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|標題:||Quality Control of Reconstructed Sagittal Balance for Sagittal Imbalance||作者:||Chang, K.W.
|Project:||Spine||期刊/報告no：:||Spine, Volume 36, Issue 3, Page(s) E186-E197.||摘要:||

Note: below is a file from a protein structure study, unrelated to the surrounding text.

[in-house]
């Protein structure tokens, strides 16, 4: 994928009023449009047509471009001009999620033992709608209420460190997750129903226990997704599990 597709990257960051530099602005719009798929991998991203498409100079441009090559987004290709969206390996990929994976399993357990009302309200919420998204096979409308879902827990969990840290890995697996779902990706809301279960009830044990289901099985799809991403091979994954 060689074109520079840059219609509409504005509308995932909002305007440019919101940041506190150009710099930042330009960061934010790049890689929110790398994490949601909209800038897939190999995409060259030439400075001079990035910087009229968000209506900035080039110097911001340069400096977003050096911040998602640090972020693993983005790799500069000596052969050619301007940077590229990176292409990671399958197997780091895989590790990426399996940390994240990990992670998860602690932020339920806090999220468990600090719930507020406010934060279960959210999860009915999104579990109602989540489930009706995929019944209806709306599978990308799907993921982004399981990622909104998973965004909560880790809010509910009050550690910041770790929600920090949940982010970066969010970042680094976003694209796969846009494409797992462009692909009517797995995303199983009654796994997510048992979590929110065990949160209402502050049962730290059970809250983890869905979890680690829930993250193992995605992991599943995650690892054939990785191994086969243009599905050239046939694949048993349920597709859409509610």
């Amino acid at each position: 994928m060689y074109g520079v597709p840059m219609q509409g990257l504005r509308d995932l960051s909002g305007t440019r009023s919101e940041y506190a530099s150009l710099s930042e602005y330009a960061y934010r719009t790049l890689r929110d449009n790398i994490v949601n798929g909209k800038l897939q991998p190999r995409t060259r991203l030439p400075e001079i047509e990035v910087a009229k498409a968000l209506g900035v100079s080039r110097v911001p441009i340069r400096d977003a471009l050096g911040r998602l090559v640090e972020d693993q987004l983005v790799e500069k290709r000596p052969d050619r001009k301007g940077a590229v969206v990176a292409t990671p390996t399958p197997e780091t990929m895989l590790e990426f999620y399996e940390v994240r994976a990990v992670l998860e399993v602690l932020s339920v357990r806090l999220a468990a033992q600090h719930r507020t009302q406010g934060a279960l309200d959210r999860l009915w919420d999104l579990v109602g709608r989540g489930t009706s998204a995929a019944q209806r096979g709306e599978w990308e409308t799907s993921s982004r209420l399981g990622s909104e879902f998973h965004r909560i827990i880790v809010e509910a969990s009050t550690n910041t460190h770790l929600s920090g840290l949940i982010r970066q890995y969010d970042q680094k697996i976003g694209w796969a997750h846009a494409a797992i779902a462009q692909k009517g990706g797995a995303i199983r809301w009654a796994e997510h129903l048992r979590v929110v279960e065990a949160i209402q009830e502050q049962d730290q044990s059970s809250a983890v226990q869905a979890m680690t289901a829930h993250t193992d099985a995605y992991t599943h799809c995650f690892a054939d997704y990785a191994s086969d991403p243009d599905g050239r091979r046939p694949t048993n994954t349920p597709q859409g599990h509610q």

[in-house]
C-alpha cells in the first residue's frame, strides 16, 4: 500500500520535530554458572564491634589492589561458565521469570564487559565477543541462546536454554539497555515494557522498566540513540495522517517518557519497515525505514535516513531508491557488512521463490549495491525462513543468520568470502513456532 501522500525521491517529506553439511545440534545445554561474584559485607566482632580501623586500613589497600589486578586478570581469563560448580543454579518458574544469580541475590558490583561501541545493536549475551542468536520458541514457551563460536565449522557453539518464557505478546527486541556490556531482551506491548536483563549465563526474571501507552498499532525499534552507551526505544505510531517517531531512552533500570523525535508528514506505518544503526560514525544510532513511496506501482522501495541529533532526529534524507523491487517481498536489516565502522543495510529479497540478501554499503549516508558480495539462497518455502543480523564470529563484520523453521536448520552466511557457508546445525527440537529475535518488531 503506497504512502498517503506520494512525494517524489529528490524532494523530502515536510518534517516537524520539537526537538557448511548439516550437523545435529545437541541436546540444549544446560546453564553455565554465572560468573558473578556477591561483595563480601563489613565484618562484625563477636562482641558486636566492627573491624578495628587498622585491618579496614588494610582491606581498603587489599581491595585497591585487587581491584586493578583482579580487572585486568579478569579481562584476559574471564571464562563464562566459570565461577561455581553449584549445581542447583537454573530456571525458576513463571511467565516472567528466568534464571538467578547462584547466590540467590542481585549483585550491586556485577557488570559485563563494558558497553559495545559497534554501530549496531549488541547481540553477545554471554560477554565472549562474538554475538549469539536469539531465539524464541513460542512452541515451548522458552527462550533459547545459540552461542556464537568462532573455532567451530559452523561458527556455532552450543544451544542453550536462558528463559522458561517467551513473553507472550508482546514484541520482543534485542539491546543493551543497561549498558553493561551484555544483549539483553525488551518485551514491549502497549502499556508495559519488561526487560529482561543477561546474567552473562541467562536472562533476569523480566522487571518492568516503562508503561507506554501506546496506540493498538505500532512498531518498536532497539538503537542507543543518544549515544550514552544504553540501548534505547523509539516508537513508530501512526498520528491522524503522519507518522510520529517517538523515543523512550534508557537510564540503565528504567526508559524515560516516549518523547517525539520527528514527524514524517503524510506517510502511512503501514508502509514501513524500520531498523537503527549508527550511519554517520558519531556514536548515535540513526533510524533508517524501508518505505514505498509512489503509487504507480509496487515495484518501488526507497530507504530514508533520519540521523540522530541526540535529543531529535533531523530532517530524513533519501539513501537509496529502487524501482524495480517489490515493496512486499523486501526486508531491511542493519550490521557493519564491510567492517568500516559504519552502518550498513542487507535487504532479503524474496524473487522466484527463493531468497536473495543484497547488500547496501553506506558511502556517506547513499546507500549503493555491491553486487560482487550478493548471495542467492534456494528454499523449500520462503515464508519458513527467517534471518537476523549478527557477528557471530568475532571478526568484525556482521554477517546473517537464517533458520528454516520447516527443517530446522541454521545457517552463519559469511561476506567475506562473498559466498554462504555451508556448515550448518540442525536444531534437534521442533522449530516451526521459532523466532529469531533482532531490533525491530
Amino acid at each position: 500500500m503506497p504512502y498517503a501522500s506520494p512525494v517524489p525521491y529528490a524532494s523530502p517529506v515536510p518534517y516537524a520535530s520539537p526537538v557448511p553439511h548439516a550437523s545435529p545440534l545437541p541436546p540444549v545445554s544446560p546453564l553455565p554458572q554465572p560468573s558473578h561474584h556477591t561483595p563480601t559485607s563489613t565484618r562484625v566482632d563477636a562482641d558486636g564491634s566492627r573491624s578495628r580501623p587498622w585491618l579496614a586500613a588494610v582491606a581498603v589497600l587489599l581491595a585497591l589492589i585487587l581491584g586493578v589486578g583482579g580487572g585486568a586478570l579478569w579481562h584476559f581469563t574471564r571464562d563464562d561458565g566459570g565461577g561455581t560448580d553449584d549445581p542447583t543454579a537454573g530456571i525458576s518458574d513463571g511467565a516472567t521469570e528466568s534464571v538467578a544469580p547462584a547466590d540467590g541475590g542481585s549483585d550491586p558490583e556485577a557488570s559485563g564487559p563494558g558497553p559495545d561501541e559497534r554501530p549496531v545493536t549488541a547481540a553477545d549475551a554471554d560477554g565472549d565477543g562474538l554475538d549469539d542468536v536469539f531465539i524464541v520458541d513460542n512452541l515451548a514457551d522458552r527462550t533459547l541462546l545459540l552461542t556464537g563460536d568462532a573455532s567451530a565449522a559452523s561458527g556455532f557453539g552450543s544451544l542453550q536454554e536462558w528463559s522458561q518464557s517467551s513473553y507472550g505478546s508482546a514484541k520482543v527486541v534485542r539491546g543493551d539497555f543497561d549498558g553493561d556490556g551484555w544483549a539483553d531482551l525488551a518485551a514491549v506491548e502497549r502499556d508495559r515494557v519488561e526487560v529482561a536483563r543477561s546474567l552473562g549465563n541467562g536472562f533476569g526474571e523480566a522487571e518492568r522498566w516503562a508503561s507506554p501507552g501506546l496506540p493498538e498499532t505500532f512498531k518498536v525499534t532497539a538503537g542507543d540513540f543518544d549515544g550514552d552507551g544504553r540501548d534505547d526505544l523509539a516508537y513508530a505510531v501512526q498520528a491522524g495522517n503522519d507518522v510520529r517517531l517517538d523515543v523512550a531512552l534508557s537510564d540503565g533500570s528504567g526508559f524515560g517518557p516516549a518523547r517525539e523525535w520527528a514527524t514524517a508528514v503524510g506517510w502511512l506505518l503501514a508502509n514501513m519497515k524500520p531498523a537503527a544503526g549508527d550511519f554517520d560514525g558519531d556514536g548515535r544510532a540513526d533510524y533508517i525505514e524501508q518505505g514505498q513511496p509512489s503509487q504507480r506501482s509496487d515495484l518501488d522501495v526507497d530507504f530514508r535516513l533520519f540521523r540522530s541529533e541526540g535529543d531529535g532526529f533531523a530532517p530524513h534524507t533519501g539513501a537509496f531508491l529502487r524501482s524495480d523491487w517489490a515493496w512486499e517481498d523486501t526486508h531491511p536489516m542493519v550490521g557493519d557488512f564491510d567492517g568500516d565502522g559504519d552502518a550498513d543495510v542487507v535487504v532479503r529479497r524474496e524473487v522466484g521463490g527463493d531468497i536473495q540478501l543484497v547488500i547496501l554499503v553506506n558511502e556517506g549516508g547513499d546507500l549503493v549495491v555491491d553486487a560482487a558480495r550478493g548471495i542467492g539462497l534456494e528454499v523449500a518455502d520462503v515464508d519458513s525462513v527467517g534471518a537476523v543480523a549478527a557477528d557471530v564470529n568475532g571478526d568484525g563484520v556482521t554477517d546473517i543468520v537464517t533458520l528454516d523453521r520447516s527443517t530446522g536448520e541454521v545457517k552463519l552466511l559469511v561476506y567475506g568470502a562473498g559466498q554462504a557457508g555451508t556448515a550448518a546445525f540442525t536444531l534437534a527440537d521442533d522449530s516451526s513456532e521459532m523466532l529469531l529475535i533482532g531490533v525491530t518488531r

Study Design. Prospective radiographic study. Objective. To investigate the feasibility of controlling quality of reconstructed sagittal balance for sagittal imbalance. Summary of Background Data. Patients with sagittal imbalance cannot walk or stand erect without overwork of musculature because of compromised biomechanical advantage. The result is muscle fatigue and activity-related pain. During reconstructive surgery, restoration of optimal sagittal balance is crucial for obtaining satisfactory clinical results. However, there is no way to control quality of reconstructed sagittal balance before or during surgery. Methods. A method was developed to determine the lumbosacral curve in a way that theoretically would bring sagittal balance to an ideal state by calculation and simulation for each patient before surgery and then template rods of the curve and a blueprint were made accordingly for operative procedures. Ninety-four consecutive patients with sagittal imbalance due to lumbar kyphosis were treated for intractable pain and then followed up for a mean of 4.3 years. Radiographs were analyzed before surgery, 2 months after surgery, and at most recent follow-up. Results. The mean estimated values of L1-S1 lordosis, sacral inclination angle, sacrofemoral distance, and distribution of L1-S1 lordosis at the closing-opening wedge osteotomy site and L4-S1 segments were -30.8 degrees, 24.6 degrees, 0 mm, 16.1% (-5 degrees), and 62% (-19 degrees), respectively. The mean reconstructed values were -41.1 degrees, 23.3 degrees, 3.9 mm, 41% (-17 degrees), and 46% (-19 degrees), respectively. There were significant differences between estimated and reconstructed values of L1-S1 lordosis and the percentage of distributions; however, there was no significant difference between the estimated and reconstructed magnitude of L4-S1 lordosis, sacral inclination angle, and sacrofemoral distance. A properly oriented pelvis can be brought nearly directly above the hip axis. The mean sagittal global balance, represented by the distance between the vertical line through the hip axis and sacral promontory, improved from 61.4 mm before surgery to 3.9 mm 2 months after surgery, and 1.3 mm at final follow-up. Normal sagittal global balance was reconstructed and maintained. The mean sagittal spinal balance measured as the horizontal distance between the C7 sagittal plumb line and the posterior superior corner of S1 improved from 97.4 mm before surgery to 11 mm 2 months after surgery. However, there was significant loss of sagittal spinal balance to 25.4 mm at the final visit. Normal sagittal spinal balance was reconstructed and appeared to be maintained. The magnitude of T1-T12 kyphosis compensated from 13 degrees before surgery to 25.2 degrees 2 months after surgery and 34.5 degrees at final follow-up. Conclusions. Quality control of the reconstructed sagittal balance for sagittal imbalance is possible. Correctly orienting the pelvis, reconstructed by the restoration of enough L1-S1 lordosis with adequate distribution at L4-S1 segments, is a matter of critical importance for optimizing reconstructed sagittal balance. The correctly oriented pelvis can be determined before surgery. Preventing junctional fracture and persistent rehabilitation of surgically injured lumbar extensor musculature are crucial for maintaining the reconstructed sagittal balance.
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